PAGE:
The Delicate Art of Adjustments

The article in this past weekend's New York Times: The Delicate Art of Adjustments blows my mind. It's hard to believe that adjustments in yoga are just now becoming a hot topic. I'm a big believer in energetic and oral adjustments; this article further evidences why that may be a growing trend in yoga studios. Every person's body is different and it's theirs...where it became appropriate for another person with very little awareness of your physical history to manipulate you into challenging poses is beyond me.

Cheri Clampett and Arturo Peal taught a revelatory session in their Therapeutic Yoga training at Integral Yoga Institute that completely blew my mind; all based on the permission to give an assist to someone and how intimate and empowering that is.

Image credit from The New York Times' February 13, 2011 article, "The Delicate Art of Adjustments"

I'm sure more articles and opinions will follow. 

You're a pain in my neck...

When you're working on the computer a lot, driving frequently, traveling or just stressed out, somehow it all builds into your neck. Here's a simple stretch that I do a few times a day that helps release tension and builds a nice "PAUSE" into the typically hectic schedule (it also helps that I tend to do this with my eyes closed to really quiet the outside world):

  • Sitting or standing, take a moment to notice your posture and bring yourself into proper alignment (engage your core, move your shoulders down from your ears, shoulder blades down your back, head in a neutral position parallel to the floor)
  • Inhale and on your exhale bring your right ear towards your right shoulder (note: do not bring your shoulder to your ear!)
  • Practice 3 breathes; on the inhale focusing on the left side of your neck bringing in spaciousness, and on the exhale focus on releasing tension. 
  • You can place your right palm on your ear, letting the weight of your hand increase the stretch (do not pull your head closer to your shoulder!)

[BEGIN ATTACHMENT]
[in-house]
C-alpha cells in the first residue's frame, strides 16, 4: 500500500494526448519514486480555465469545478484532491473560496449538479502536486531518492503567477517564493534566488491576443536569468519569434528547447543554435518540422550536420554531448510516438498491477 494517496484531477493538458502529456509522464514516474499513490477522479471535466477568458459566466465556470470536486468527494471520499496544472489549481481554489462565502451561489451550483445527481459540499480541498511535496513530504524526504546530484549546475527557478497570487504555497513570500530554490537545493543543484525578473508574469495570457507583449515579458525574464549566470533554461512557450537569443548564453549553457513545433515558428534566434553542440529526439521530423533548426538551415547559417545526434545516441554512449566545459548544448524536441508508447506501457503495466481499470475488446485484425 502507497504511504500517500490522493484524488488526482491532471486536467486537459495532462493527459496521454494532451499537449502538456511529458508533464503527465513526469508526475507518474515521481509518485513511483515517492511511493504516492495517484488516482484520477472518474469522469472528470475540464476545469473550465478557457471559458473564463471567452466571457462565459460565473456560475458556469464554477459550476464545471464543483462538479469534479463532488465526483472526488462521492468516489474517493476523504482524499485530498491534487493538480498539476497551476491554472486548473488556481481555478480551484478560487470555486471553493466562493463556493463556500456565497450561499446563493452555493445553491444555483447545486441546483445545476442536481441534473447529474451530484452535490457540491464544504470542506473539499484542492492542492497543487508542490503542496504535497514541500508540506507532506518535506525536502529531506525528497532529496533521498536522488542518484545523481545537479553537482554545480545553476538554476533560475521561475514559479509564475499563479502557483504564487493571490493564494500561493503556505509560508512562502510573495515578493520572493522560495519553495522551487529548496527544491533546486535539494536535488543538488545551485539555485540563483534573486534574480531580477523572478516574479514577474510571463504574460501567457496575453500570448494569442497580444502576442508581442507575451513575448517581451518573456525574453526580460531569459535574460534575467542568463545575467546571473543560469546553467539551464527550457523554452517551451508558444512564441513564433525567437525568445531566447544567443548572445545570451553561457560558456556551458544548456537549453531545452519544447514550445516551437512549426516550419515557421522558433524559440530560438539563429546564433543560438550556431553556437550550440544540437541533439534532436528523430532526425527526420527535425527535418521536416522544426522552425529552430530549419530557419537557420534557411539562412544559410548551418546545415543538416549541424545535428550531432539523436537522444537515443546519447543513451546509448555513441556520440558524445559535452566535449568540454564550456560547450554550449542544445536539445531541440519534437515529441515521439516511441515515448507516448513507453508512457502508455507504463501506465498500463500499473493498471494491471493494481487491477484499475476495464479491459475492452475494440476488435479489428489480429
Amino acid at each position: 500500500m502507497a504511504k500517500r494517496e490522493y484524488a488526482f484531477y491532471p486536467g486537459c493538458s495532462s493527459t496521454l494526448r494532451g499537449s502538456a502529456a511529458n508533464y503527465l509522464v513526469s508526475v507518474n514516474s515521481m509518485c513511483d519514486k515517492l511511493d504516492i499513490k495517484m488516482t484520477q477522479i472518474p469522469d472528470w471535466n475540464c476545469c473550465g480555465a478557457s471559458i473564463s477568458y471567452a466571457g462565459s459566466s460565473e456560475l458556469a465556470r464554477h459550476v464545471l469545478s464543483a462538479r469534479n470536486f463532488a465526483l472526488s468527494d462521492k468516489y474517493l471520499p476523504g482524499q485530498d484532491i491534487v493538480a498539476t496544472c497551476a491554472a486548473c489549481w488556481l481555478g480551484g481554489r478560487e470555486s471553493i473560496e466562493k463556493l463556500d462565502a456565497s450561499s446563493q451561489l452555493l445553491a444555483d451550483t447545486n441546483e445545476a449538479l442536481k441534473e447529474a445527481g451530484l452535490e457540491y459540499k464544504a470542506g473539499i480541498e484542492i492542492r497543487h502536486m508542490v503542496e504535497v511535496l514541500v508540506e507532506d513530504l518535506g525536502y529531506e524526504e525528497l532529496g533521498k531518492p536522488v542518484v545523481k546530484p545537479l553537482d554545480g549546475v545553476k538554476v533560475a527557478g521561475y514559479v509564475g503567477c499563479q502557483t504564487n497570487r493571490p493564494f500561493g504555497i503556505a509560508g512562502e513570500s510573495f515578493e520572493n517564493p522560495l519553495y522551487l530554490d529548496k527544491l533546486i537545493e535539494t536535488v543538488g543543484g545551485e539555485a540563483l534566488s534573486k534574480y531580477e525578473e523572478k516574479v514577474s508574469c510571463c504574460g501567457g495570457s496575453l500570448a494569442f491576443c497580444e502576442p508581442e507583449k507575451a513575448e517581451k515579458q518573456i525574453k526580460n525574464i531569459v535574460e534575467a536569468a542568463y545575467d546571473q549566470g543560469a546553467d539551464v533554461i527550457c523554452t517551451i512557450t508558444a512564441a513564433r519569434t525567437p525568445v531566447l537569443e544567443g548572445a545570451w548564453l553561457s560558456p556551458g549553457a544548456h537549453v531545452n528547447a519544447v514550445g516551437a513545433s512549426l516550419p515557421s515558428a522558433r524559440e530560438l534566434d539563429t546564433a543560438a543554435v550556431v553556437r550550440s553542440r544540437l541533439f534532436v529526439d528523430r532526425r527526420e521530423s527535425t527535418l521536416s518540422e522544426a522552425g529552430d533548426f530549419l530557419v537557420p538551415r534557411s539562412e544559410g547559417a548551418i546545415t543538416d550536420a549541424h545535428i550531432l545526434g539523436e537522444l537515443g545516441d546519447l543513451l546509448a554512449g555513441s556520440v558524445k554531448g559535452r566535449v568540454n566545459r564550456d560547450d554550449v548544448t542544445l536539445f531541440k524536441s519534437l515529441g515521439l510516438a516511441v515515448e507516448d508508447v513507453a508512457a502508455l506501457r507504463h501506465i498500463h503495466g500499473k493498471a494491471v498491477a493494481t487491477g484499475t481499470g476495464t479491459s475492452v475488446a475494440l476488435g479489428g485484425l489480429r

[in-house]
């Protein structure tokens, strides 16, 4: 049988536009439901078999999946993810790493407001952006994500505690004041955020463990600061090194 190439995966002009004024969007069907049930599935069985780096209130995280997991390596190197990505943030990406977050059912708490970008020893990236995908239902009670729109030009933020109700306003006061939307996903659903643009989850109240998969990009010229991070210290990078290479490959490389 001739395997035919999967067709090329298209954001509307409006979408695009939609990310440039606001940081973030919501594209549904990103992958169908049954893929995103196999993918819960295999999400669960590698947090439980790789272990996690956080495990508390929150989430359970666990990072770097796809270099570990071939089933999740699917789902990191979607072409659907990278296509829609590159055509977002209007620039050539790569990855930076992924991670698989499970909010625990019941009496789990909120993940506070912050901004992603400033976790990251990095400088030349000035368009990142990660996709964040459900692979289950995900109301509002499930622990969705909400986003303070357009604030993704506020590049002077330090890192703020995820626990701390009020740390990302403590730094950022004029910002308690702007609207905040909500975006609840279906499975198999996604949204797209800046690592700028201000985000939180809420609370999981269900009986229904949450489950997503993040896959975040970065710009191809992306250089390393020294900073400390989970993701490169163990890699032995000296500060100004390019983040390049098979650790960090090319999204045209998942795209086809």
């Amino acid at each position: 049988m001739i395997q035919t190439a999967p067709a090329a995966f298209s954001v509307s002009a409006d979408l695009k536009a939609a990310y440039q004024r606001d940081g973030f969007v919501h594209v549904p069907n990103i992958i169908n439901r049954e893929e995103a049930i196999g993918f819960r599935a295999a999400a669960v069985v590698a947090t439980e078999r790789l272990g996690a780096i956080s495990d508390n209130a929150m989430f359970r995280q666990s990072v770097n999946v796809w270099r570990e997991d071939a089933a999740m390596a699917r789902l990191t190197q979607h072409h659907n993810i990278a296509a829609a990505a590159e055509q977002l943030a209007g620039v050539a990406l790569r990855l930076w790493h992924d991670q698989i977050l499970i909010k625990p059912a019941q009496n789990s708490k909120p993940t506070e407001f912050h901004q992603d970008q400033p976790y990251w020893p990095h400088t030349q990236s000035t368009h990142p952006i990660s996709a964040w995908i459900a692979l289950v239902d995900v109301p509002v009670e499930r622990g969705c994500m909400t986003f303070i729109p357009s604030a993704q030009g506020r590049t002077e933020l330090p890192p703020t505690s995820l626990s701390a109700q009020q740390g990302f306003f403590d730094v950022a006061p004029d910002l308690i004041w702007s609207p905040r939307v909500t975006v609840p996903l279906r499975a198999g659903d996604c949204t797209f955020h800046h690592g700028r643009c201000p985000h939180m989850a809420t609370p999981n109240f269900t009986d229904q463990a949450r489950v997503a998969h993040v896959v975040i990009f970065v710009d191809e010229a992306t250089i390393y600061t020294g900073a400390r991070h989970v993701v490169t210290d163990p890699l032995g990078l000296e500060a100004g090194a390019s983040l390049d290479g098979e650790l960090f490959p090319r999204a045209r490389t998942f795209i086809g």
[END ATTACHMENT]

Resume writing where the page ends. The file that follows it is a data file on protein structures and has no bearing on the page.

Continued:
• Inhale your head back to center. 
  • Exhale your left ear towards your left shoulder, repeating the stretch on the other side, again with 3 breathes to ease tension in your neck. 
  • Repeat the sequence.
  • Close the sequence by inhaling your head to center, and exhale your chin to your chest, bringing space to the back of the neck. Pause here for 3 breathes. 
  • Inhale your head back to center and take a few breathes here, noticing how your neck feels. 

Blogging yogis...

The New York Times seems to be loving the topic of yoga...

Yoga’s Serious. Except When It’s Not.

Not to say whether I agree with everything that's said or not, but nice to see yoga is spreading it's wings and being introduced to new people...though I'm not a fan of the posting about who's going to what yoga classes; that seems disingenuous and counterintuitive to yoga's consideration of the importance of ego.

Milkin' it

Asana poses that incorporate a twist are helpful for invigorating organs with fresh oxygen, and known to "wring out the toxins that may have taken up residency". They are also great for releasing lower back tension and when done with props like bed pillows, are what I like to call "yummy".

Since I've been experiencing more tension headaches than normal, likely due to more travel in the past month than I've had in awhile, this is a great gentle pose to practice first thing in the morning, and even just before bed. Here's the how to:

(This can be done without props, or with...whatever you prefer.)

Photo sourced from
  • Sit on a bolster or large bed pillow, with your tail bone in the middle of the pillow.
  • Tuck your chin and with your hands helping to walk you backwards, lie supine on your mat. Reposition the pillow as necessary.
  • Hug your knees into your chest and hold the pose for 2 full breathes.
  • On your next exhale, drop both knees to your right side, and extend both arms out in a "T". (A pillow between your knees and the floor helps ease the stretch, as well as a pillow between your knees.)
  • Focus your awareness on your lower back, picturing the tension you feel easing on the inhale, and releasing from your body on your exhale. I find it useful to visualize a color; like that of a warm and gentle sun on a summer afternoon.)
  • Rest in this pose, bringing your awareness to your breathe, and focusing on opening any areas in your body that feel tight. At least 5 mindful breathes on this side.
  • Inhale your knees to center and give them a hug on the exhale. On your next exhale, drop them to the left side, repositioning pillows as needed. 
  • Repeat the above steps on your left side.
  • To come out of the pose, place your feet on the mat and gently lift your sit bones up to the sky, pulling the pillow out from under your bottom. Slowly lower down back to the mat, bringing your knees into your chest and roll back up to sitting.
  • In a comfortable seated position, see if you notice any shifts in your body.
I find it very challenging to only do one yoga pose, and usually end up with at least a 25 minute practice every time. Good for the body, great for the mind, blissful for the heart.